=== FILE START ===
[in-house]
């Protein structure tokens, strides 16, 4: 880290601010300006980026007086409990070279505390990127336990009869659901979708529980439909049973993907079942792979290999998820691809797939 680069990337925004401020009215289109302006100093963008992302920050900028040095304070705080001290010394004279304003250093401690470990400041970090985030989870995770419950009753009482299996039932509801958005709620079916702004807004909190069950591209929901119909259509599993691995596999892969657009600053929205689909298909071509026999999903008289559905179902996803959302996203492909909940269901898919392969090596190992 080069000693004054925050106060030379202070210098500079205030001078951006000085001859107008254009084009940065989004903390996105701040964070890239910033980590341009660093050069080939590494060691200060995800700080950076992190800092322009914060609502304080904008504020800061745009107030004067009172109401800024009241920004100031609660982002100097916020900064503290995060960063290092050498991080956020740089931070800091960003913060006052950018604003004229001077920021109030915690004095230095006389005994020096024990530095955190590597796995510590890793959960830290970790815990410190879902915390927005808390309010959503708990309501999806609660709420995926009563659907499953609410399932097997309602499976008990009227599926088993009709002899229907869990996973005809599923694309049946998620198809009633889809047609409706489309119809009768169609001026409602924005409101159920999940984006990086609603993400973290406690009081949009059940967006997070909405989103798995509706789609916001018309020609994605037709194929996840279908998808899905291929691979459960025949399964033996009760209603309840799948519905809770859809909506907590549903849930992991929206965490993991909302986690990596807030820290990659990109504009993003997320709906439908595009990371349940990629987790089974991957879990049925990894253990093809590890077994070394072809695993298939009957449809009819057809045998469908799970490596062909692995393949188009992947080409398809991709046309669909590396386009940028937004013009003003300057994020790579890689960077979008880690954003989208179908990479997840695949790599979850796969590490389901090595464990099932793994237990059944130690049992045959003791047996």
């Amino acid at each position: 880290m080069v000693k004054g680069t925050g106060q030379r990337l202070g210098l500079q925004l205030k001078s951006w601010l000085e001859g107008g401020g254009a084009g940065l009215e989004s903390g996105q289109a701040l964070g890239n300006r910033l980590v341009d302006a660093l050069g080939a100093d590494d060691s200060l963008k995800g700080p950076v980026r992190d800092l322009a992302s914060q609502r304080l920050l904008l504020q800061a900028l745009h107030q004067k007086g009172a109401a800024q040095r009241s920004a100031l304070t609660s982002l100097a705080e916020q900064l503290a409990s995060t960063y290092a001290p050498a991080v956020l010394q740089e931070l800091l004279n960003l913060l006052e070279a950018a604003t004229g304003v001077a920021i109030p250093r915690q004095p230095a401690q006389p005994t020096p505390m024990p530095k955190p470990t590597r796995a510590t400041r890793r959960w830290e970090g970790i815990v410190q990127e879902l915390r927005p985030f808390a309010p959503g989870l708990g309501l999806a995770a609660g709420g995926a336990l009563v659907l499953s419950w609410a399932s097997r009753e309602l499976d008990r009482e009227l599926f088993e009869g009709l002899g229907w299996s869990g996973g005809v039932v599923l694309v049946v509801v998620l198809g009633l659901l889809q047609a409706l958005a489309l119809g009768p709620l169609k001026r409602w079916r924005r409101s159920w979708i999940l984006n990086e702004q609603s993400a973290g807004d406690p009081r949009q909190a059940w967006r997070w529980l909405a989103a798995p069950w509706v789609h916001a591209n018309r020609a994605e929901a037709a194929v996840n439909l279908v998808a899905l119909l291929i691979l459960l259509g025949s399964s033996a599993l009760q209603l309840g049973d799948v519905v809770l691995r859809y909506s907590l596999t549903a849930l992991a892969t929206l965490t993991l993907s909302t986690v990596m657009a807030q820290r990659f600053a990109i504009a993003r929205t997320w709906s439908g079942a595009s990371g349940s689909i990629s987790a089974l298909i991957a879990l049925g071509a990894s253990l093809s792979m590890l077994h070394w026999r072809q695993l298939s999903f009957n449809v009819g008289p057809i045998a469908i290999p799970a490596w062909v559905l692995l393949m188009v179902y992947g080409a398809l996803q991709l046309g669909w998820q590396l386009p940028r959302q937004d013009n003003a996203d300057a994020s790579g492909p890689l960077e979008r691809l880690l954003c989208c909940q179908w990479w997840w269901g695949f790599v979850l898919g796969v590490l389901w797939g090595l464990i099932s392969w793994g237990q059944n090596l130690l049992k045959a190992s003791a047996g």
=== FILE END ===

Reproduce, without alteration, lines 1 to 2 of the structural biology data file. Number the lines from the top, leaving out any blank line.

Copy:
[in-house]
């Protein structure tokens, strides 16, 4: 880290601010300006980026007086409990070279505390990127336990009869659901979708529980439909049973993907079942792979290999998820691809797939 680069990337925004401020009215289109302006100093963008992302920050900028040095304070705080001290010394004279304003250093401690470990400041970090985030989870995770419950009753009482299996039932509801958005709620079916702004807004909190069950591209929901119909259509599993691995596999892969657009600053929205689909298909071509026999999903008289559905179902996803959302996203492909909940269901898919392969090596190992 080069000693004054925050106060030379202070210098500079205030001078951006000085001859107008254009084009940065989004903390996105701040964070890239910033980590341009660093050069080939590494060691200060995800700080950076992190800092322009914060609502304080904008504020800061745009107030004067009172109401800024009241920004100031609660982002100097916020900064503290995060960063290092050498991080956020740089931070800091960003913060006052950018604003004229001077920021109030915690004095230095006389005994020096024990530095955190590597796995510590890793959960830290970790815990410190879902915390927005808390309010959503708990309501999806609660709420995926009563659907499953609410399932097997309602499976008990009227599926088993009709002899229907869990996973005809599923694309049946998620198809009633889809047609409706489309119809009768169609001026409602924005409101159920999940984006990086609603993400973290406690009081949009059940967006997070909405989103798995509706789609916001018309020609994605037709194929996840279908998808899905291929691979459960025949399964033996009760209603309840799948519905809770859809909506907590549903849930992991929206965490993991909302986690990596807030820290990659990109504009993003997320709906439908595009990371349940990629987790089974991957879990049925990894253990093809590890077994070394072809695993298939009957449809009819057809045998469908799970490596062909692995393949188009992947080409398809991709046309669909590396386009940028937004013009003003300057994020790579890689960077979008880690954003989208179908990479997840695949790599979850796969590490389901090595464990099932793994237990059944130690049992045959003791047996």